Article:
Telescopes We Work With

(Click on images for larger versions)

Sunset at the VLA

Optical telescopes need dark skies, and radio telescopes require a site free from radio interference. Telescopes need to be located in remote and exotic locations, far from city lights and smog and cell phones: on islands like Puerto Rico, in the deserts of New Mexico, on mountain tops in California...

So one of the pleasures of being an astronomer is travelling to various telescopes on observing trips. The locations are great, the people running the observatories are simply fantastic, and the trips are always fun.

That's how it used to be, anyway. Nowadays, civilization is harder to get away from: a tiny cellphone placed on the moon would be the third-brightest source in the entire radio sky! Observatories are also more automated, and some are in space. So data is just as likely to arrive as a tape in the mail - more efficient, no doubt, but not quite the same thing as being there when you're observing.

Here are some telescopes our group has worked with, and my photographs, if I've been on trips out to the site:

Our group also uses the Hubble Space Telescope, which orbits the Earth once every 96 minutes: funnily enough, no one has actually gone out to the "site" to observe with this... :-)
The Chandra X-ray Observatory is also in space.
A couple of the antennas in the VLA

The Very Large Array

Among all the telescopes I've visited, the VLA is my personal favorite, probably because I lived in New Mexico for a year, and saw the array through summer thunderstorms, sparkling winter days and spectacular sunsets. Driving out along US 60 from Socorro, out in the middle of nowhere, the telescopes suddenly come into view like a shimmering mirage: it is a surreal sight.

The VLA under the desert sky The VLA is an array of telescopes that can be linked together to synthesize the resolving power of a telescope upto 36 km (22 miles) across, or grouped together to synthesize one only a km (0.6 mile) across: the varying resolutions are the equivalent of an astronomical zoom lens.

Learn more about the VLA.

The VLA: side view The VLA (D array) pointing away

VLBA antenna at Pie Town, NM

The Very Long Baseline Array

Inside a VLBA dish at Pie Town

Imagine a telescope sprawling across all of North America: it's possible, using a dedicated supercomputer to link together an array of ten identical radio telescopes, scattered over the U.S. from the Virgin Islands in the Carribean to Mauna Kea in Hawii. And the result is the highest angular resolution telescope ever built.

Here are photos of one of the 10 dishes (the one at Pie Town, New Mexico), both from the outside and the inside. (Yes, the photo above is of me and an engineer inside the telescope dish on the right.) And here is a link to some more information about the VLBA.

The Hale telescope

Palomar Observatory

Mount Palomar in California is home to the massive 5-m (200 inch) Hale Telescope: a 530 ton telescope housed in a 1000 ton moving dome. This is the largest single-mirror telescope in the continental US, and the largest in the world when it began operation in 1948. (Larger telescopes have been built since then, in Hawaii and Chile.)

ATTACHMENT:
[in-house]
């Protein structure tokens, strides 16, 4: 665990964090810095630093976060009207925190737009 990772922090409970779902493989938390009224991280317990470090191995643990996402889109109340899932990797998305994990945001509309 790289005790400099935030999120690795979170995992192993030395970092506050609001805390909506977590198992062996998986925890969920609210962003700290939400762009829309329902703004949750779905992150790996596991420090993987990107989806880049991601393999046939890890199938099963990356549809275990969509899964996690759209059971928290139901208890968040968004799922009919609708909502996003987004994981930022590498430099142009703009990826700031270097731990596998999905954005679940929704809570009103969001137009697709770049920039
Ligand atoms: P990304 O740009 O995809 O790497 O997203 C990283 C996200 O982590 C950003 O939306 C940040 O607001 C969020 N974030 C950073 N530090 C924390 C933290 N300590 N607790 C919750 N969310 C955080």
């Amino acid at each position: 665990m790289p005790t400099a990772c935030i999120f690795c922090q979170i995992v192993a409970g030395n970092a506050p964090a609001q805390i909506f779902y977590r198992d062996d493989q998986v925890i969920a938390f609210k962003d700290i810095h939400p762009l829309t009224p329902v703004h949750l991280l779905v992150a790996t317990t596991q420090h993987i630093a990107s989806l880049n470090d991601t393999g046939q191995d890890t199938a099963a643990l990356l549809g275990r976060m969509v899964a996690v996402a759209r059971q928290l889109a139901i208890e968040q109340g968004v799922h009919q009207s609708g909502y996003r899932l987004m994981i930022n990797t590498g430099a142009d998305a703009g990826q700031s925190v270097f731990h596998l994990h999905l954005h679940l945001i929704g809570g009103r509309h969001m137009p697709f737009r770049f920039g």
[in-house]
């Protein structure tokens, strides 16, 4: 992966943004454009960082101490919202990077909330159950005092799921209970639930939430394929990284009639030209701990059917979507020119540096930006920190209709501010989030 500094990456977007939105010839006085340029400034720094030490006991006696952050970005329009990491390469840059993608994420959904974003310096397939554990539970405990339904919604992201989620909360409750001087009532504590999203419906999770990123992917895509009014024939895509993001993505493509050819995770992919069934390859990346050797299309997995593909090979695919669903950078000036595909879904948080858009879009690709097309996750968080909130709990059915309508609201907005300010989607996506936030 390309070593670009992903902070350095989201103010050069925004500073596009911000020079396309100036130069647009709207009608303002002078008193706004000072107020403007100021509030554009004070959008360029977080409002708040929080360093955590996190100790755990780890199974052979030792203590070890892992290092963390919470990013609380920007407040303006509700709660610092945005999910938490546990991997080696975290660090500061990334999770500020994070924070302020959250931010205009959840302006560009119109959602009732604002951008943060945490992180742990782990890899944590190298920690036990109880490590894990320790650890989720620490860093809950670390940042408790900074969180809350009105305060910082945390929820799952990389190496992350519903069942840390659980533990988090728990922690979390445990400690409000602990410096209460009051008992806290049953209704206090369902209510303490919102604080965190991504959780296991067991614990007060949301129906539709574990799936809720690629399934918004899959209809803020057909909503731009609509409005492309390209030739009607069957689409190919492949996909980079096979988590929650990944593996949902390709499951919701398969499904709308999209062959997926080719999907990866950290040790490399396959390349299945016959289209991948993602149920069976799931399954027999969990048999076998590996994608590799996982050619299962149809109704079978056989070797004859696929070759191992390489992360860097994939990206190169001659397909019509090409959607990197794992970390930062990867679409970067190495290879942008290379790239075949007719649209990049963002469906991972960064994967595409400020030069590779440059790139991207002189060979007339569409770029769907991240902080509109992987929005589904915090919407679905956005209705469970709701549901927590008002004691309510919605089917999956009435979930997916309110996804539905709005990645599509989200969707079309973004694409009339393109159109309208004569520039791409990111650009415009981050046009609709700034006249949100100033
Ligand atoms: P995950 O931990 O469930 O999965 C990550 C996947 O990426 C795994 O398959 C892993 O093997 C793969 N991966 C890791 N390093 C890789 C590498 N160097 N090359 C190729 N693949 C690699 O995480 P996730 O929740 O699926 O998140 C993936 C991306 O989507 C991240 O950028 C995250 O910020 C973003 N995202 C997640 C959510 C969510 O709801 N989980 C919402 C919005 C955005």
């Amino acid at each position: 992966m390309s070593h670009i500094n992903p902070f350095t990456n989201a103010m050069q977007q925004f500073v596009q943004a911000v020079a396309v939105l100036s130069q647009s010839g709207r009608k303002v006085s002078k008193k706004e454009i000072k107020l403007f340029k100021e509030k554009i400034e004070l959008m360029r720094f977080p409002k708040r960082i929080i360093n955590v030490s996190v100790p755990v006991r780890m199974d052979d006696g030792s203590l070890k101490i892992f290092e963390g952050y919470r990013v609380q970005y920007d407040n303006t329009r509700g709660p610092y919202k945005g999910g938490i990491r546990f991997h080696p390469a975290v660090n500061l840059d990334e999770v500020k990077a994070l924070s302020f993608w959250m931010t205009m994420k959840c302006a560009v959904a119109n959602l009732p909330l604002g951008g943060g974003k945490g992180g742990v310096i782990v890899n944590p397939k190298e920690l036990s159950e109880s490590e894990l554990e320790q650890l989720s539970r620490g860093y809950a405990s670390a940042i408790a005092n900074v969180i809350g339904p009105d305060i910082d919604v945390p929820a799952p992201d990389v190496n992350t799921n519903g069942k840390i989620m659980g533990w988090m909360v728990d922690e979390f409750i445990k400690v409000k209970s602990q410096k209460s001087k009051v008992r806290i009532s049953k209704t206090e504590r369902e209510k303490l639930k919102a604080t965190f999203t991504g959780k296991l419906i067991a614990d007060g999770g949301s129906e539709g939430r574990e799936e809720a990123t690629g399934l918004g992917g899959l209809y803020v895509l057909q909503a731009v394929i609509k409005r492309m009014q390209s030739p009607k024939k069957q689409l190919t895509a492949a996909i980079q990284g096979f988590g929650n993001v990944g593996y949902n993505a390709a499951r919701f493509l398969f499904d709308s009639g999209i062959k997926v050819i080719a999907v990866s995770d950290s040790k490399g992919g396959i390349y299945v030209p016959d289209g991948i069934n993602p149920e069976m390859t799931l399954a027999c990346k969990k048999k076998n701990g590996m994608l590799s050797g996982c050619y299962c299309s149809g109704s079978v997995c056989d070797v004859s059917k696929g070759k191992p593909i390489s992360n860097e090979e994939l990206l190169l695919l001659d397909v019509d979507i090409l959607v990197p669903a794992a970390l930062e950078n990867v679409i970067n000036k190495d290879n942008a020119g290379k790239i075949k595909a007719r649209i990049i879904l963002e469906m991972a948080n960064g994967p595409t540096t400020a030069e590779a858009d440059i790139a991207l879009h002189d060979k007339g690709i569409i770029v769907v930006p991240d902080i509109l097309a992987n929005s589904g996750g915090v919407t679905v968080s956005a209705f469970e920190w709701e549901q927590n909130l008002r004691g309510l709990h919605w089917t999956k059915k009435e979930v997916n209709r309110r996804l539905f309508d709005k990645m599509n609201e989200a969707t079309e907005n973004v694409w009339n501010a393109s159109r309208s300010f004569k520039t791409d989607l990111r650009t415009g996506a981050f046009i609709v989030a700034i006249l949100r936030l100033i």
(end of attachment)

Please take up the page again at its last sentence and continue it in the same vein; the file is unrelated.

Learn more about Palomar.

Palomar across the valley Left: The view from across the valley, with a couple of the domes just visible through the early evening haze.

Right: The Hale Telescope, with surreal lighting inside the dome.

Below: The dome at sunset, with the moon above, and after opening the shutters, while observing at night.

Palomar-1 pal-night

Under the dish, looking up

Arecibo Observatory

The world's largest single dish telescope, Arecibo Observatory (in Puerto Rico) is simply unique. The fixed reflector on the ground is 305 meters (1000 ft) across, and almost exactly a kilometer (0.6 mile) around. The platform, suspended in mid-air (450 feet above the ground), weighs 900 tons and is about the size of a five-story building!

The Arecibo radio telecope More about the telescope, and a Tour map.

Right: A view from under the reflector, which is made of perforated aluminium sheets, shows the platform as well as one of the three support towers.

Left: The platform and the Gregorian dome, with the catwalk leading to it, and the telescope surface far below.

Below: Can radio telescopes be abstract art? Views of the wind spoilers on the anchor cables for the platform, two receivers, and the tertiary reflector inside the Gregorian dome.

Anchor cables Receivers The tertiary reflector

Through the shimmering wire dish of the GMRT

The Giant Meter-wave Radio Telescope, in India.

To a radio wave with a wavelength of a meter, a wire mesh is as reflective as the finest mirror. The GMRT is a unique instrument that takes advantage of this idea, with 38 shimmering transparent wireframe dishes scattered around Khodad village in Pune, India.

Learn more about the GMRT here: includes more pretty pictures, too.

gmrt-1 gmrt-3

The Hubble Space Telescope

The HST homepage and the Hubble Heritage Project.

The Chandra X-ray Observatory

Public Information and the Chandra Photo Album.
One arm of the VLA A-array

About these images:

These photographs were taken at various times since 1999, using a Canon EOS Elan II body with a 24-80 mm f/3.5-5.6 lens, on Kodak ISO 400 and ISO 100 film. Scanned in (thanks, Meghan!), cropped and brightness tweaked in Photoshop. For more photo galleries, visit my homepage.

Shami Chatterjee
shami at
Last modified: 23 Sep 2003.
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